Regarding the “Collection”, naturally the focuses of my work had a direct influence on what I recorded.  My starting point with Lumko was to promote the composition of new church music, as far as possible in true African styles, by musically inclined church members.  I needed to find ways to guide and inspire participants in these workshops, so early on I worked at developing methods of group composition, in which participants could work as a group to produce new songs.  I used ways by which they could bring themselves from speaking to singing, because words in the languages of the people in my workshops were tonal.  A crucial point in this was the workshop at Bunya in Kavango in 1979.  There are audio and video recordings in the “Collection” demonstrating the process.  I was given the task of bringing marimba xylophones into church music, because missionary converts had been set against the use of drums. Xylophones provided an excellent way to bring rhythmic music into church.  We tuned the xylophones so that they could play both the Xhosa scale and the diatonic scale used in nearly all previously existing Xhosa church music.  I learned to play the instruments and then to teach others to play them.  I adapted songs to use with marimbas.  Before I started with Lumko I developed a love of bow music from the Tracey recordings at ILAM.  The bows played a huge role in the development of the traditional music of southern Africa.  Wherever I went I tried to record bow music.  I knew about the music of Ntsikana before I began with Lumko.  I went hunting for survivals of it – and I found his Great Song used as an uhadi bow song in different ways.  Whenever I could, I encouraged bow players to help with the composition of new church songs. And I went so far as to compose some myself.  The next step was to adapt Ntsikana’s songs – and my own – to use with marimbas.  It was a wonderful time.  I felt as if blown along by what was happening without myself doing much about it.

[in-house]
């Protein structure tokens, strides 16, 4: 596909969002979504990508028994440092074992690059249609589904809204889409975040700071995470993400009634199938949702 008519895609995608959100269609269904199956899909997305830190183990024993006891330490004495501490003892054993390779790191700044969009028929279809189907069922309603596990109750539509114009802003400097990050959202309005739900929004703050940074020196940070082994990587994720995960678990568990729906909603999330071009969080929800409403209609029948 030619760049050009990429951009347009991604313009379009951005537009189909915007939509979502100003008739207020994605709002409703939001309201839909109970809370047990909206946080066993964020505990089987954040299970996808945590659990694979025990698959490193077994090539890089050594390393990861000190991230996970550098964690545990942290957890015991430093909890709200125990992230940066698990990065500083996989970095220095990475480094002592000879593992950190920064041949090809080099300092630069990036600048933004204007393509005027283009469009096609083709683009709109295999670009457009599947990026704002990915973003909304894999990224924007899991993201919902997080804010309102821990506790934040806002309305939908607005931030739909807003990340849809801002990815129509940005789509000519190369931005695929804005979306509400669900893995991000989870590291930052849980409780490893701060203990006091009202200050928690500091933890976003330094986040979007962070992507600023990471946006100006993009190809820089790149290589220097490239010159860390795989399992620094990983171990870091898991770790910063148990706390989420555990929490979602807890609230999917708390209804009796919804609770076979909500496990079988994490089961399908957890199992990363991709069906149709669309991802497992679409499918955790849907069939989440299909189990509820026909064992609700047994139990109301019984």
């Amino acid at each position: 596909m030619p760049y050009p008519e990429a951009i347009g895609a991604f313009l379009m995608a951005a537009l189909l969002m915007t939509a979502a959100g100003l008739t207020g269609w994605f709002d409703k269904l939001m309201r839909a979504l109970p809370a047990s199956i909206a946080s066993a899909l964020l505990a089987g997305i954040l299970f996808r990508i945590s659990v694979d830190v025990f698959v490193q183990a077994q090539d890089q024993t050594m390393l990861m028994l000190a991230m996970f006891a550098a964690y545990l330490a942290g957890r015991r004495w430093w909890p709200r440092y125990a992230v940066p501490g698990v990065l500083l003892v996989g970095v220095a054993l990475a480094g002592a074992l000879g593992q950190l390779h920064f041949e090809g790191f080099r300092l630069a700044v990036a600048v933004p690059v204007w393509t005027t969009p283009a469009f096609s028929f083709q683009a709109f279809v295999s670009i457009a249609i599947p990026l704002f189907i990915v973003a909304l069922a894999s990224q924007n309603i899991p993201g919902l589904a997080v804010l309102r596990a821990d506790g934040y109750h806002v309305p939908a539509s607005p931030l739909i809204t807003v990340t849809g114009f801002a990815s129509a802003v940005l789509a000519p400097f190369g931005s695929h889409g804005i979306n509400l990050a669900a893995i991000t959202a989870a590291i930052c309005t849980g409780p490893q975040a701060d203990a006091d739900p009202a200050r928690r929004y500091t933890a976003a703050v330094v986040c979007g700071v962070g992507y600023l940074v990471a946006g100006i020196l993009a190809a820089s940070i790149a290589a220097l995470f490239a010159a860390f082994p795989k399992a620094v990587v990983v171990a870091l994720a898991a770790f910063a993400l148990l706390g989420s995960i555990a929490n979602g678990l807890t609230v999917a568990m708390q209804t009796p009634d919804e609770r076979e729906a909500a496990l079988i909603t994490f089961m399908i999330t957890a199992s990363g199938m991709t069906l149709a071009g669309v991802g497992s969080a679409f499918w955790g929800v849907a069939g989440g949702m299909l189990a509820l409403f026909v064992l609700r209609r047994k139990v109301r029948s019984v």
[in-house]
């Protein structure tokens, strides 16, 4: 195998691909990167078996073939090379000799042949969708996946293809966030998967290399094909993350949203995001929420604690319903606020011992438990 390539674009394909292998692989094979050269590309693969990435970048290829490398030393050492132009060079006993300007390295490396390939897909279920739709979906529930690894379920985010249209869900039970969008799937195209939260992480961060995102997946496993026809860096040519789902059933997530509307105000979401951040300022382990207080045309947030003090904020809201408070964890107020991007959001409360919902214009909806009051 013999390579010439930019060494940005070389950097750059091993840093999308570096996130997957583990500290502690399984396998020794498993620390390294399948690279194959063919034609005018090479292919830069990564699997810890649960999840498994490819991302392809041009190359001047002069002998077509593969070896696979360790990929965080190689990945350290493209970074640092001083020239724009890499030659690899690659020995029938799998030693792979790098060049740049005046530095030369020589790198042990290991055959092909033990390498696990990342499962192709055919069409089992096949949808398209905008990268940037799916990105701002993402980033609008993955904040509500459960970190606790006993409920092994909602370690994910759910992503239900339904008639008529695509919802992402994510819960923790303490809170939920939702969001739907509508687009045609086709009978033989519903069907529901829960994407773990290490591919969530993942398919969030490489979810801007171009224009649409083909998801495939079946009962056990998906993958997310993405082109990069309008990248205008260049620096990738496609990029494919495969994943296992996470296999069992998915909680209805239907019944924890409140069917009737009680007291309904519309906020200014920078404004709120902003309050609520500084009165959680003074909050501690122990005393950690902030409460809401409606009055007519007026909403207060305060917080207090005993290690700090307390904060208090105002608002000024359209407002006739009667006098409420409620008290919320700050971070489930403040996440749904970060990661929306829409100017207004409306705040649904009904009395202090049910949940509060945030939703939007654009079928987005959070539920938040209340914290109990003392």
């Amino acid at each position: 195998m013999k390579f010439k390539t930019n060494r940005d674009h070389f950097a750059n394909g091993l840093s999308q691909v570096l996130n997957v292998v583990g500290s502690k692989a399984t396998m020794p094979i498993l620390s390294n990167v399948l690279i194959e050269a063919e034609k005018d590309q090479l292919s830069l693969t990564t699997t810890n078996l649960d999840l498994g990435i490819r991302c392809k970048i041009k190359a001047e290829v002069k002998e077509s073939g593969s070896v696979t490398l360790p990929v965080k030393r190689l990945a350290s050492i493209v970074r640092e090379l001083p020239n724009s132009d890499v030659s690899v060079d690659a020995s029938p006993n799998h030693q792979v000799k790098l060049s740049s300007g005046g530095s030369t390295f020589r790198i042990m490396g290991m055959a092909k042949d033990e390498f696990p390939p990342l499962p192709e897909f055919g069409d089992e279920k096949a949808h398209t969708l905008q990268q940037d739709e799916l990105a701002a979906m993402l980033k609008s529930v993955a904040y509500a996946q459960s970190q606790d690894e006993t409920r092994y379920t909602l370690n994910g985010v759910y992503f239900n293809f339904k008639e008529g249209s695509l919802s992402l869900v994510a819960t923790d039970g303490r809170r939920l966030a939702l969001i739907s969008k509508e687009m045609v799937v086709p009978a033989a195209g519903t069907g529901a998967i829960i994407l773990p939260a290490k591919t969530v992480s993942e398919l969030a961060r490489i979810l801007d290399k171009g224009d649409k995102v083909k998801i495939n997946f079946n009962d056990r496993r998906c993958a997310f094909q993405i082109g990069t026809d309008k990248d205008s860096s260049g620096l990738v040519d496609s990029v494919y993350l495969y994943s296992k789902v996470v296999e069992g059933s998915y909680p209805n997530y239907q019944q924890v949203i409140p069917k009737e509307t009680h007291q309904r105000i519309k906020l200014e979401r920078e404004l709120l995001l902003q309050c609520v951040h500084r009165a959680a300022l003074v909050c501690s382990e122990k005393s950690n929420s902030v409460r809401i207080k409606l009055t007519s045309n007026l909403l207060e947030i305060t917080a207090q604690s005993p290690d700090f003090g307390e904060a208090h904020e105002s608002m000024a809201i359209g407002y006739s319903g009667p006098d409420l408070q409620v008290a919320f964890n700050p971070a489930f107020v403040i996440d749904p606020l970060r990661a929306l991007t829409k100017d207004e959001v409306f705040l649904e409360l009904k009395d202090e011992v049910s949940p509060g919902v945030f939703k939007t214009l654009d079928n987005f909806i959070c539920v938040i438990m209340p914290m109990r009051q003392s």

It was very similar with my research into amaXhosa traditional music.  First, and most unexpectedly, I found a marvellous preservation of ancient music all around Lumko.  I found overtone singing.  I drove myself to try and crack the incredibly complex uses of rhythm in the area.  I learned to feel the cross-rhythms. I worked to bring rhythms into marimba playing which could prove worthy of the experts in rhythm with whom I was working.  Nofinishi Dywili, the uhadi bow master and song leader of Ngqoko, Nowayilethi Mbizweni, the master of umngqokolo overtone singing – may they be remembered for ever (if possible) because of the recordings they gave me, and the same with all those talented and generous musicians with whom I had the great honour to work – all unexpectedly.  Until I agreed to tackle the church music project I thought my calling was to be a composer.  I feel only deep gratitude that instead I was given the task to turn hundreds of others into composers, and to have the chance to preserve their work and the work of many others.  These and other factors influenced my recording work. I long for others to derive the same enthusiasms from the recordings which drove me to make them.  And I feel everlasting gratitude to ILAM for enabling my work to be preserved, for it is not in fact my work.  I was and am merely a catalyst who found the great happiness of working for other, highly talented people.


Here follows a list of what is in the “Dave Dargie Collection”.  Many of the CDs and DVDs have accompanying handbooks, some have small booklets inserted in the disc case, others have only inserted leaflets.  In addition to information, photos, and so on, some handbooks are song books with scores. Some have analytical score transcriptions.  See also the bibliography at the end of the report for further written material by the author, relevant to the “Collection”.



To date the “Collection” contains 48 audio CDs, one CD ROM, 15 DVDs and 25 handbooks.  I did more work on Xhosa music than on music in other languages, as is reflected in the lists below.



The audio CDs and the DVDs in the collection have recordings of five Xhosa musical bows, umngqokolo overtone singing, songs and dances of all categories, including the use of drums.  The CDs cover the period from 1979 to 2011, the DVDs, 1985-1998.  Those accompanied by handbooks are indicated (H).